Notes:

a These are the names of the three Arabic letters a, l, and m. Twenty-nine suras of the Qurʾan begin with separate alphabetical letters like these, from one individual letter up to five. Various interpretations have been offered. It is sufficient to mention two here: (1) these letters indicated to the Arabs who first heard the Qurʾan that the Qurʾan consists of letters and words of their own language, although it was superior to any speech of their own, being of divine origin; (2) they are an exclamatory device intended to arrest the listeners’ attention, similar to the custom of starting poems with an emphatic ‘No!’ or ‘Indeed!’ Exegetes normally added, after expounding their theories, ‘God knows best.’

b The Arabic construction la rayba fihi carries more than one meaning, including ‘there is nothing dubious about/in it’ and ‘it is not to be doubted’ as regards its origin or contents.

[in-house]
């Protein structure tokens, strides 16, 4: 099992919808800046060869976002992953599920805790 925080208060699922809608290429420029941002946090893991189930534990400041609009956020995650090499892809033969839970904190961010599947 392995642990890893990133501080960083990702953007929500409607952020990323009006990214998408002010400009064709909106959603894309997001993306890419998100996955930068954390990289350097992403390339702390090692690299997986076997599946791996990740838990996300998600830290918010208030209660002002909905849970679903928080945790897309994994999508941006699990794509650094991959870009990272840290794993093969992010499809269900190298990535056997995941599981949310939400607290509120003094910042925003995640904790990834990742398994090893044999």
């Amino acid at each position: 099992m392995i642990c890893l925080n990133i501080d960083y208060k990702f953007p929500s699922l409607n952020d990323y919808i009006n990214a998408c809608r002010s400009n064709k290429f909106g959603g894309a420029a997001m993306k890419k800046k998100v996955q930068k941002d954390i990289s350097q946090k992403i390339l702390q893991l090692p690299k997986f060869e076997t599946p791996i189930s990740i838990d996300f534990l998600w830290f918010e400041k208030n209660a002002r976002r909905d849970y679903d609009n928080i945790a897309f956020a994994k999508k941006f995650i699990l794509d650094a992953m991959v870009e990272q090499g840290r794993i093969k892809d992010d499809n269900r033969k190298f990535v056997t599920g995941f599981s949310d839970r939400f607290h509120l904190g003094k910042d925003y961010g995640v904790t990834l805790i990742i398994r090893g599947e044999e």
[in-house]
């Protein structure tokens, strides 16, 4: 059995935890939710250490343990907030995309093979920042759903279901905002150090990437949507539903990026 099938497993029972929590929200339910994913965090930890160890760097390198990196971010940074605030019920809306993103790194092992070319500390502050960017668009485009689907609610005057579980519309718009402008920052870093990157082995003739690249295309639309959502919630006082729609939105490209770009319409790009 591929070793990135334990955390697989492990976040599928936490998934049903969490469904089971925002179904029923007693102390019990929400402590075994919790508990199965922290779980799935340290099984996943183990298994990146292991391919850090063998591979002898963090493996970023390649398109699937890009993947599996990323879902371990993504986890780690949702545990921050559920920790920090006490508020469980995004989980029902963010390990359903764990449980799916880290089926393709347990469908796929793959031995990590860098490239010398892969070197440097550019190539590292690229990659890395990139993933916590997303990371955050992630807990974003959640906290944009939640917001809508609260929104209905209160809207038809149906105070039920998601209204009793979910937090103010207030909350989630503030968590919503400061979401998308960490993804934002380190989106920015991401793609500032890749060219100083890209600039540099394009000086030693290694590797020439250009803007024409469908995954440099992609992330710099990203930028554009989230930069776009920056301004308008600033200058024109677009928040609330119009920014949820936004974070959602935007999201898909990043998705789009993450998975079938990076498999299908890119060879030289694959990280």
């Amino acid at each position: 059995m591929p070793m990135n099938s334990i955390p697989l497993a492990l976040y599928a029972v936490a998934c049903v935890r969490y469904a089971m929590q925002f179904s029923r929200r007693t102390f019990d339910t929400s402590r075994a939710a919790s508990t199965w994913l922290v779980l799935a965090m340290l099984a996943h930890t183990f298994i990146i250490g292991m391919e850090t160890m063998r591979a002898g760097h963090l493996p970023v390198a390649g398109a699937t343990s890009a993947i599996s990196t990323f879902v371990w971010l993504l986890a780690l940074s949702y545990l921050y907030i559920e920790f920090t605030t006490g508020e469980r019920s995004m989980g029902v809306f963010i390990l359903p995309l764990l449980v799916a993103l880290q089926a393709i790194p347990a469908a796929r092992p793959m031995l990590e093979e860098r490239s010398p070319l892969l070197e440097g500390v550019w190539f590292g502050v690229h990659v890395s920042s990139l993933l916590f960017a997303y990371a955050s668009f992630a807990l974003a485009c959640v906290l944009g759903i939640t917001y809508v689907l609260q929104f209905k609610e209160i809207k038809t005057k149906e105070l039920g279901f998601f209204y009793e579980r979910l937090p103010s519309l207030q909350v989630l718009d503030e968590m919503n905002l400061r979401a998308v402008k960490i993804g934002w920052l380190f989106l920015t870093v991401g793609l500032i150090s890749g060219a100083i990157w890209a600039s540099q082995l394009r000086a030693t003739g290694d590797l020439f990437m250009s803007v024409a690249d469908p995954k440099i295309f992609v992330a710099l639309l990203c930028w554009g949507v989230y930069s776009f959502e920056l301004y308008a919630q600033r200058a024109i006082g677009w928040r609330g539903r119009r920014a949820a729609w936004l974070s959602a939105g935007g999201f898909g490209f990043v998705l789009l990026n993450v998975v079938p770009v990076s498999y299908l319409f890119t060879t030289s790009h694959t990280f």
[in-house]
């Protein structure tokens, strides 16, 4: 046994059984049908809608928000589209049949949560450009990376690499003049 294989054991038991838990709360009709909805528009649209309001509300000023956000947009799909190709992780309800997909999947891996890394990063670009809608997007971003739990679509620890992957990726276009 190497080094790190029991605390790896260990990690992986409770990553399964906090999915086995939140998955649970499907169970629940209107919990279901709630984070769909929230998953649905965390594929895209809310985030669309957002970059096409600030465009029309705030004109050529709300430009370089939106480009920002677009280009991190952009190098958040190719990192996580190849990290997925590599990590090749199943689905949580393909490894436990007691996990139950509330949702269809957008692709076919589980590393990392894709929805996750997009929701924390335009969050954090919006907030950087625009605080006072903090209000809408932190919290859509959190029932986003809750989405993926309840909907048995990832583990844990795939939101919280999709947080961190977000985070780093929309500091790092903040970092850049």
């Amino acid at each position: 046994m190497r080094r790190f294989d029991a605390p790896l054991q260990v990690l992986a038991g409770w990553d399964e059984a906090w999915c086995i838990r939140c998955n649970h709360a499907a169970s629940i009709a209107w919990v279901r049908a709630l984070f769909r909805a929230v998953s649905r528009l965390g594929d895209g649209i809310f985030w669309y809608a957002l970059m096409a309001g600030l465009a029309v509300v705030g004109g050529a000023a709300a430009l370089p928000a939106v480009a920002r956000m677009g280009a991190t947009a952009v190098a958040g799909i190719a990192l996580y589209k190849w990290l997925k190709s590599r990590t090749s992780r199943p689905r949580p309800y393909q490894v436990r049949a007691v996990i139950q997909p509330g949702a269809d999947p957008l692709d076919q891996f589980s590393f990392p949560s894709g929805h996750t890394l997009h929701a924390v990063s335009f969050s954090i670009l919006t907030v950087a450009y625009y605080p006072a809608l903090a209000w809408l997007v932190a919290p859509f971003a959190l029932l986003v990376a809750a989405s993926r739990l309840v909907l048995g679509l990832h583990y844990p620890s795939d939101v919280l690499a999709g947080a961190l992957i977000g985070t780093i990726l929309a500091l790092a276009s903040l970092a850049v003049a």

c The root w-q-y in this morphological form has the meaning of being mindful or being wary of something. The opposite of being mindful of God is to ignore Him or have no reference to Him in your thought, feeling, or action. This is a fundamental concept about God and the believers’ relation to Him. Many translators render the term as ‘those who fear God’, but this is an over-expression of the term and does not correctly convey the meaning of the concept, which is a very common one in the Qurʾan.

d What is beyond their perception, literally ‘absent’—this applies to the nature of God, the Hereafter, historical information not witnessed, etc.

a This means regular and proper performance of the formal prayer (salah), as taught by the Prophet Muhammad.

b Yunfiquna in the Arabic of the Qurʾan literally means ‘spend’, on others, in good causes, in the way of God.

c The basic meaning of ‘adhab is ‘to restrain (from doing wrong)’, extended to mean anything difficult or painful, punishment, famine (see 23: 78). See Majaz al-Qurʾan, by ‘Izz al-Din Ibn ‘Abdul-Salam (London: Al-Furqan Foundation, 1999), 194, and E. W. Lane, Arabic-English Lexicon (Beirut: Librairie du Liban, 1968).